supposed to grind on to Lebanon, Syria and Iran?



      How many lies had been told in this auditorium? How many British
      excuses for the Suez invasion, or Russian excuses - the same year -
      for the suppression of the Hungarian uprising? One recalled, of
      course, this same room four decades earlier when General Powell's
      predecessor Adlai Stevenson showed photographs of the ships carrying
      Soviet missiles to Cuba. Alas, Powell's pictures carried no such
      authority. And Colin Powell was no Adlai Stevenson.



      If Powell's address merited front-page treatment, the American media
      had never chosen to give the same attention to the men driving Bush to
      war, most of whom were former or still active pro-Israeli lobbyists.
      For years they had advocated destroying the most powerful Arab nation.
      Richard Perle, one of Bush's most influential advisers, Douglas Feith,
      Paul Wolfowitz, John Bolton and Donald Rumsfeld were all campaigning
      for the overthrow of Iraq long before George W Bush was elected US
      president. And they weren't doing so for the benefit of Americans or
      Britons. A 1996 report, A Clean Break: A New Strategy for Securing the
      Realm, called for war on Iraq. It was written not for the US but for
      the incoming Israeli Likud prime minister Benjamin Netanyahu and
      produced by a group headed by Perle. The destruction of Iraq would, of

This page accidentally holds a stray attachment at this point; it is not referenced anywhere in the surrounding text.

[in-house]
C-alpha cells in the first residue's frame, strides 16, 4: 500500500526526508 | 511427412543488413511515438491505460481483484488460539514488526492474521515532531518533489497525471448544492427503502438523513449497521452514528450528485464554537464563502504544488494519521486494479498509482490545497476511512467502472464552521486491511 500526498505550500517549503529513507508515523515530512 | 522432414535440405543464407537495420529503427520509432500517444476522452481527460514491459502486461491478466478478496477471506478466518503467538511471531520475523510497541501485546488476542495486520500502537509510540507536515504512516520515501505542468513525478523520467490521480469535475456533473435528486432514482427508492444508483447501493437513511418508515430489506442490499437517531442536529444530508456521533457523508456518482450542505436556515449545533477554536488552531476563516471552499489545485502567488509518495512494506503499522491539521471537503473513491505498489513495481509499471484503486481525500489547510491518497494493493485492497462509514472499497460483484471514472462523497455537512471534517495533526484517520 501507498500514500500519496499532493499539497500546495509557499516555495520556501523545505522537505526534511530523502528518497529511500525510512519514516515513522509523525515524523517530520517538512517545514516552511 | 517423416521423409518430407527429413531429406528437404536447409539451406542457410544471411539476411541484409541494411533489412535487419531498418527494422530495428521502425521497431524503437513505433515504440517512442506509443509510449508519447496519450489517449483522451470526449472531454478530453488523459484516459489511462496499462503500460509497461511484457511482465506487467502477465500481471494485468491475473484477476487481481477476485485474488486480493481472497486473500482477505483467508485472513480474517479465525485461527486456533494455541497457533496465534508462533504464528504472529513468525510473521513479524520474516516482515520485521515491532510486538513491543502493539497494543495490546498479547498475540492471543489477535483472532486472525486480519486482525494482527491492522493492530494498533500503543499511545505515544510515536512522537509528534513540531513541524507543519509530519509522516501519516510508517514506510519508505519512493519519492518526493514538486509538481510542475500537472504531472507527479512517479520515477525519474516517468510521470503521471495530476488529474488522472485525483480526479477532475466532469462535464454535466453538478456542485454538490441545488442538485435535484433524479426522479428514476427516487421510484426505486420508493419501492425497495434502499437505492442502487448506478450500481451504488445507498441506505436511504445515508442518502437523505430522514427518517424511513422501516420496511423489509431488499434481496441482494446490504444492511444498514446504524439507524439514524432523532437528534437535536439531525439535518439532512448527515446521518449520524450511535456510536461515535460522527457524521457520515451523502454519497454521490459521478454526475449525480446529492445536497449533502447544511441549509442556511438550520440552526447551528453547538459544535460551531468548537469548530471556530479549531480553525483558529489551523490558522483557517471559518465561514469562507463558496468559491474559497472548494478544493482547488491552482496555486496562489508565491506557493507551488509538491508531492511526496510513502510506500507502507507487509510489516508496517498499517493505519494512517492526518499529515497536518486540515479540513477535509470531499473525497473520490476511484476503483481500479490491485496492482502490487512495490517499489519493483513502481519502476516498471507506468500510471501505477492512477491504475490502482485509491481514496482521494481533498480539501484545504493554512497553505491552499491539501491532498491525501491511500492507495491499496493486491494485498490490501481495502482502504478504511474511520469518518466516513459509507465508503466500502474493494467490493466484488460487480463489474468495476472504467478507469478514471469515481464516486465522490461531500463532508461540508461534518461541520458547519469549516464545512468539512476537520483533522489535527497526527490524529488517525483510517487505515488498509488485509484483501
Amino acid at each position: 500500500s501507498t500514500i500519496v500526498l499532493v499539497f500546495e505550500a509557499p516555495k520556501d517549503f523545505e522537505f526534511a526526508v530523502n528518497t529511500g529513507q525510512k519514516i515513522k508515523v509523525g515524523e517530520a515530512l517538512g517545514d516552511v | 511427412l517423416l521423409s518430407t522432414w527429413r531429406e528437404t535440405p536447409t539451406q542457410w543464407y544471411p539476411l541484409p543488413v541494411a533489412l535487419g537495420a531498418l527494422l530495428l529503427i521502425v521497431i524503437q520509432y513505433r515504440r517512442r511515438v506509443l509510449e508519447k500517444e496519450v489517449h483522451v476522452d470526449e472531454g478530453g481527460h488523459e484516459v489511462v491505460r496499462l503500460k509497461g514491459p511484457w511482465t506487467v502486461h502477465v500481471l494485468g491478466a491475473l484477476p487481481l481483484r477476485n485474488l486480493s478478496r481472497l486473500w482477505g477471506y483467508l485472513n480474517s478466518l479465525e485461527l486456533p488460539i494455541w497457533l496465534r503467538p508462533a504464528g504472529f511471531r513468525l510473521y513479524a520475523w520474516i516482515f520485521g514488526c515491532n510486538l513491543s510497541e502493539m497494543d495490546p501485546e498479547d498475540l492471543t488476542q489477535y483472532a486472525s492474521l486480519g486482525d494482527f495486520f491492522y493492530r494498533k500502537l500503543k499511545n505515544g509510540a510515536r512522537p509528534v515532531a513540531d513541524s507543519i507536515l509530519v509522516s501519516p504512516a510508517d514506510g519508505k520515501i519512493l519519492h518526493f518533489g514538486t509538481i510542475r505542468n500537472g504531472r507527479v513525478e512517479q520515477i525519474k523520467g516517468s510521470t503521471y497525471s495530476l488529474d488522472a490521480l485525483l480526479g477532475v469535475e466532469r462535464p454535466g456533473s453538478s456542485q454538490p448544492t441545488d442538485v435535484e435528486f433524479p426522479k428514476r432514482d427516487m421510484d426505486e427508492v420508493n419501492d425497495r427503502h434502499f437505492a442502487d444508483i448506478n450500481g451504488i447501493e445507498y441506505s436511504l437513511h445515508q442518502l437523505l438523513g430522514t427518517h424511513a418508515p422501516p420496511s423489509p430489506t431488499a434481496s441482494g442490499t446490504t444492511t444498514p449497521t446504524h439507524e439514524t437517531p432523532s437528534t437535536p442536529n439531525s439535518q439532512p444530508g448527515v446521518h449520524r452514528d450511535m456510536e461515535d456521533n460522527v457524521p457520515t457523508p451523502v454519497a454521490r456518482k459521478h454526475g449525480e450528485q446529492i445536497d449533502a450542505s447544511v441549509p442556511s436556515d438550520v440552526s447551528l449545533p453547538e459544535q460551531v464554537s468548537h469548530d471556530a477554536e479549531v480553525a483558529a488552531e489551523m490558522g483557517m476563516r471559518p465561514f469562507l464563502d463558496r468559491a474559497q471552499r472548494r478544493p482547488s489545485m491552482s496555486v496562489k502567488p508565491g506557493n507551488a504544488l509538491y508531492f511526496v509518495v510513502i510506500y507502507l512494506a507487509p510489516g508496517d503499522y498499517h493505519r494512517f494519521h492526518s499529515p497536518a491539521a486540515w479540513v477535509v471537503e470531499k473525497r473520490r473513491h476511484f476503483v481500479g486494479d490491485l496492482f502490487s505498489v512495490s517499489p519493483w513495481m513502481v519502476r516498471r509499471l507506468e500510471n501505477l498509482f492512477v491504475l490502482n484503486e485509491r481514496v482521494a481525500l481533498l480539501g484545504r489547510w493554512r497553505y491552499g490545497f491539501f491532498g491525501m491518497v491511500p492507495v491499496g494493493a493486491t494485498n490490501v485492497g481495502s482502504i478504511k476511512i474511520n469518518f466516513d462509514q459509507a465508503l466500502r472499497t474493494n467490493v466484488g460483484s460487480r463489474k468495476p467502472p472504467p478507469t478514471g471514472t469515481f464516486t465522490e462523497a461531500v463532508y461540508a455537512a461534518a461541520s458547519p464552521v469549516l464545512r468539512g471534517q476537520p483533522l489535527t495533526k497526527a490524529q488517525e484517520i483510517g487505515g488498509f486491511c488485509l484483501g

course, protect Israel's monopoly of nuclear weapons - always
      supposing Saddam also possessed them - and allow it to defeat the
      Palestinians and impose whatever colonial settlement Sharon had in
      store for them.



      Although Bush and Blair dared not discuss this aspect of the coming
      war - a conflict for Israel was not going to have Americans or Britons
      lining up at recruiting offices - Jewish-American leaders talked about
      the advantages of an Iraqi war with enthusiasm. Indeed, those very
      courageous Jewish-American groups who opposed this madness were the
      first to point out how pro-Israeli organisations foresaw Iraq not only
      as a new source of oil but of water, too; why should canals not link
      the Tigris river to the parched Levant? No wonder, then, that any
      discussion of this topic had to be censored, as Professor Eliot Cohen
      of Johns Hopkins University tried to do in The Wall Street Journal the
      day after Powell's UN speech. Cohen suggested that European nations'
      objections to the war might - yet again - be ascribed to
      "anti-Semitism of a type long thought dead in the West, a loathing
      that ascribes to Jews a malignant intent". This nonsense was opposed
      by many Israeli intellectuals who, like Uri Avnery, argued that an
      Iraq war would leave Israel with even more Arab enemies.



      The slur of "anti-Semitism" also lay behind Rumsfeld's insulting
      remarks about "old Europe". He was talking about the "old" Germany of